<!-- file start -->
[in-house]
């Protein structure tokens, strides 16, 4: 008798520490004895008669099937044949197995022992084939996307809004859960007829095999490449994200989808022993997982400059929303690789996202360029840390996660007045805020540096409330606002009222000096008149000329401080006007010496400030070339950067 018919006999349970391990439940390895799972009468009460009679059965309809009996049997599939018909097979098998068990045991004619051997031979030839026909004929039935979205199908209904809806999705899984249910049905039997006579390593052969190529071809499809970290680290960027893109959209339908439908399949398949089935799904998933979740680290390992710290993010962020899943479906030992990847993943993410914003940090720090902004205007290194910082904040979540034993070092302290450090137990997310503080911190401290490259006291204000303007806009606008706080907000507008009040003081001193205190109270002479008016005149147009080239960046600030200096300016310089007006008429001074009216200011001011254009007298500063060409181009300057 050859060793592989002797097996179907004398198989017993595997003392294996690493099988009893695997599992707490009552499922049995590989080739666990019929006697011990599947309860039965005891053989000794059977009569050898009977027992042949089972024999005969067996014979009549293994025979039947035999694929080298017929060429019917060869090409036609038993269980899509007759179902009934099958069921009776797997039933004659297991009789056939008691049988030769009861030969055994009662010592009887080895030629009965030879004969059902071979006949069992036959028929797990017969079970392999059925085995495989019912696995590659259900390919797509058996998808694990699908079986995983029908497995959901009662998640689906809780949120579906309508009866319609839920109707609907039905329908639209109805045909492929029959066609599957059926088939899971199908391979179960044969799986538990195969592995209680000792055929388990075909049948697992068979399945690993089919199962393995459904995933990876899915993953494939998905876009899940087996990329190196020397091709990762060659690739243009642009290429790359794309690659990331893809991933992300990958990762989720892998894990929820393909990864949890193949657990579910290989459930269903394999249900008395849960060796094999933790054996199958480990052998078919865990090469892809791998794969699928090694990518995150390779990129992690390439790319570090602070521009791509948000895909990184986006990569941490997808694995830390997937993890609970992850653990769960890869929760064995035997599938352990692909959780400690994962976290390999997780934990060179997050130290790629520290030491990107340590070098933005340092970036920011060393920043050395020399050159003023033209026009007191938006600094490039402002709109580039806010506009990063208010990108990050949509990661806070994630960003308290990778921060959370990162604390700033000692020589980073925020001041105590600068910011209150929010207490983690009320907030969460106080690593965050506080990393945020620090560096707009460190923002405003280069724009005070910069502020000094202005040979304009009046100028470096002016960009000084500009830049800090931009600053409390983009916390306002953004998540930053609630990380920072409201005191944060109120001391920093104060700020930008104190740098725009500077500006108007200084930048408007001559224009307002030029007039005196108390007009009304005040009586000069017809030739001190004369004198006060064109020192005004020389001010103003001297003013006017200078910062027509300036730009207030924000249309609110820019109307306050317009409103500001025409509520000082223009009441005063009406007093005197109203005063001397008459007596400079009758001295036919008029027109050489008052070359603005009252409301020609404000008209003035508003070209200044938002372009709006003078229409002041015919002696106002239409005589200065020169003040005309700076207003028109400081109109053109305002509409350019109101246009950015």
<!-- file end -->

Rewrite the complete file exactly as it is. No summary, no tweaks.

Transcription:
[in-house]
């Protein structure tokens, strides 16, 4: 008798520490004895008669099937044949197995022992084939996307809004859960007829095999490449994200989808022993997982400059929303690789996202360029840390996660007045805020540096409330606002009222000096008149000329401080006007010496400030070339950067 018919006999349970391990439940390895799972009468009460009679059965309809009996049997599939018909097979098998068990045991004619051997031979030839026909004929039935979205199908209904809806999705899984249910049905039997006579390593052969190529071809499809970290680290960027893109959209339908439908399949398949089935799904998933979740680290390992710290993010962020899943479906030992990847993943993410914003940090720090902004205007290194910082904040979540034993070092302290450090137990997310503080911190401290490259006291204000303007806009606008706080907000507008009040003081001193205190109270002479008016005149147009080239960046600030200096300016310089007006008429001074009216200011001011254009007298500063060409181009300057 050859060793592989002797097996179907004398198989017993595997003392294996690493099988009893695997599992707490009552499922049995590989080739666990019929006697011990599947309860039965005891053989000794059977009569050898009977027992042949089972024999005969067996014979009549293994025979039947035999694929080298017929060429019917060869090409036609038993269980899509007759179902009934099958069921009776797997039933004659297991009789056939008691049988030769009861030969055994009662010592009887080895030629009965030879004969059902071979006949069992036959028929797990017969079970392999059925085995495989019912696995590659259900390919797509058996998808694990699908079986995983029908497995959901009662998640689906809780949120579906309508009866319609839920109707609907039905329908639209109805045909492929029959066609599957059926088939899971199908391979179960044969799986538990195969592995209680000792055929388990075909049948697992068979399945690993089919199962393995459904995933990876899915993953494939998905876009899940087996990329190196020397091709990762060659690739243009642009290429790359794309690659990331893809991933992300990958990762989720892998894990929820393909990864949890193949657990579910290989459930269903394999249900008395849960060796094999933790054996199958480990052998078919865990090469892809791998794969699928090694990518995150390779990129992690390439790319570090602070521009791509948000895909990184986006990569941490997808694995830390997937993890609970992850653990769960890869929760064995035997599938352990692909959780400690994962976290390999997780934990060179997050130290790629520290030491990107340590070098933005340092970036920011060393920043050395020399050159003023033209026009007191938006600094490039402002709109580039806010506009990063208010990108990050949509990661806070994630960003308290990778921060959370990162604390700033000692020589980073925020001041105590600068910011209150929010207490983690009320907030969460106080690593965050506080990393945020620090560096707009460190923002405003280069724009005070910069502020000094202005040979304009009046100028470096002016960009000084500009830049800090931009600053409390983009916390306002953004998540930053609630990380920072409201005191944060109120001391920093104060700020930008104190740098725009500077500006108007200084930048408007001559224009307002030029007039005196108390007009009304005040009586000069017809030739001190004369004198006060064109020192005004020389001010103003001297003013006017200078910062027509300036730009207030924000249309609110820019109307306050317009409103500001025409509520000082223009009441005063009406007093005197109203005063001397008459007596400079009758001295036919008029027109050489008052070359603005009252409301020609404000008209003035508003070209200044938002372009709006003078229409002041015919002696106002239409005589200065020169003040005309700076207003028109400081109109053109305002509409350019109101246009950015």